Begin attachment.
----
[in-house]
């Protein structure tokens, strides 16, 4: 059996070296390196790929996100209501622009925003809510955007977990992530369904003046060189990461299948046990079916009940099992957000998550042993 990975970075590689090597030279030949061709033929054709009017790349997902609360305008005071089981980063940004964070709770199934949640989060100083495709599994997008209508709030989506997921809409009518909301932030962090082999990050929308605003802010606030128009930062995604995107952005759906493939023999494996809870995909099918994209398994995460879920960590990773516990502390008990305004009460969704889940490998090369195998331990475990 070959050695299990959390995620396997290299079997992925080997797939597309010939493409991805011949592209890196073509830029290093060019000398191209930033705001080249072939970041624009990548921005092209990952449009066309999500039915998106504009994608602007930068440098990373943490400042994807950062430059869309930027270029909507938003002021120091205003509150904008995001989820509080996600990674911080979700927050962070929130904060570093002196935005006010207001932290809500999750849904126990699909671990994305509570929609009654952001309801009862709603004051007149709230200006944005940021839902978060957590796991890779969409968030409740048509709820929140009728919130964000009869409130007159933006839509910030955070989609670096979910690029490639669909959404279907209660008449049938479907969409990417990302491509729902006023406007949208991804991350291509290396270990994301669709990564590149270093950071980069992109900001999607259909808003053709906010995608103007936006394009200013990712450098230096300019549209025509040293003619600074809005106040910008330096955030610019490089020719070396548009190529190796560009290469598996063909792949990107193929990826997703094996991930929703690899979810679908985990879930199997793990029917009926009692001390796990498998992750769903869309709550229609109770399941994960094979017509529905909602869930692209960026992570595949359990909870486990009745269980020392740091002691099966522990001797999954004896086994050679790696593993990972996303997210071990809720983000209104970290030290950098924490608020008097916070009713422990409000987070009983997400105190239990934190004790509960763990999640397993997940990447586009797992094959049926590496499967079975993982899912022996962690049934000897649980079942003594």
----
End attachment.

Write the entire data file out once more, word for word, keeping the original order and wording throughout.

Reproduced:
[in-house]
């Protein structure tokens, strides 16, 4: 059996070296390196790929996100209501622009925003809510955007977990992530369904003046060189990461299948046990079916009940099992957000998550042993 990975970075590689090597030279030949061709033929054709009017790349997902609360305008005071089981980063940004964070709770199934949640989060100083495709599994997008209508709030989506997921809409009518909301932030962090082999990050929308605003802010606030128009930062995604995107952005759906493939023999494996809870995909099918994209398994995460879920960590990773516990502390008990305004009460969704889940490998090369195998331990475990 070959050695299990959390995620396997290299079997992925080997797939597309010939493409991805011949592209890196073509830029290093060019000398191209930033705001080249072939970041624009990548921005092209990952449009066309999500039915998106504009994608602007930068440098990373943490400042994807950062430059869309930027270029909507938003002021120091205003509150904008995001989820509080996600990674911080979700927050962070929130904060570093002196935005006010207001932290809500999750849904126990699909671990994305509570929609009654952001309801009862709603004051007149709230200006944005940021839902978060957590796991890779969409968030409740048509709820929140009728919130964000009869409130007159933006839509910030955070989609670096979910690029490639669909959404279907209660008449049938479907969409990417990302491509729902006023406007949208991804991350291509290396270990994301669709990564590149270093950071980069992109900001999607259909808003053709906010995608103007936006394009200013990712450098230096300019549209025509040293003619600074809005106040910008330096955030610019490089020719070396548009190529190796560009290469598996063909792949990107193929990826997703094996991930929703690899979810679908985990879930199997793990029917009926009692001390796990498998992750769903869309709550229609109770399941994960094979017509529905909602869930692209960026992570595949359990909870486990009745269980020392740091002691099966522990001797999954004896086994050679790696593993990972996303997210071990809720983000209104970290030290950098924490608020008097916070009713422990409000987070009983997400105190239990934190004790509960763990999640397993997940990447586009797992094959049926590496499967079975993982899912022996962690049934000897649980079942003594």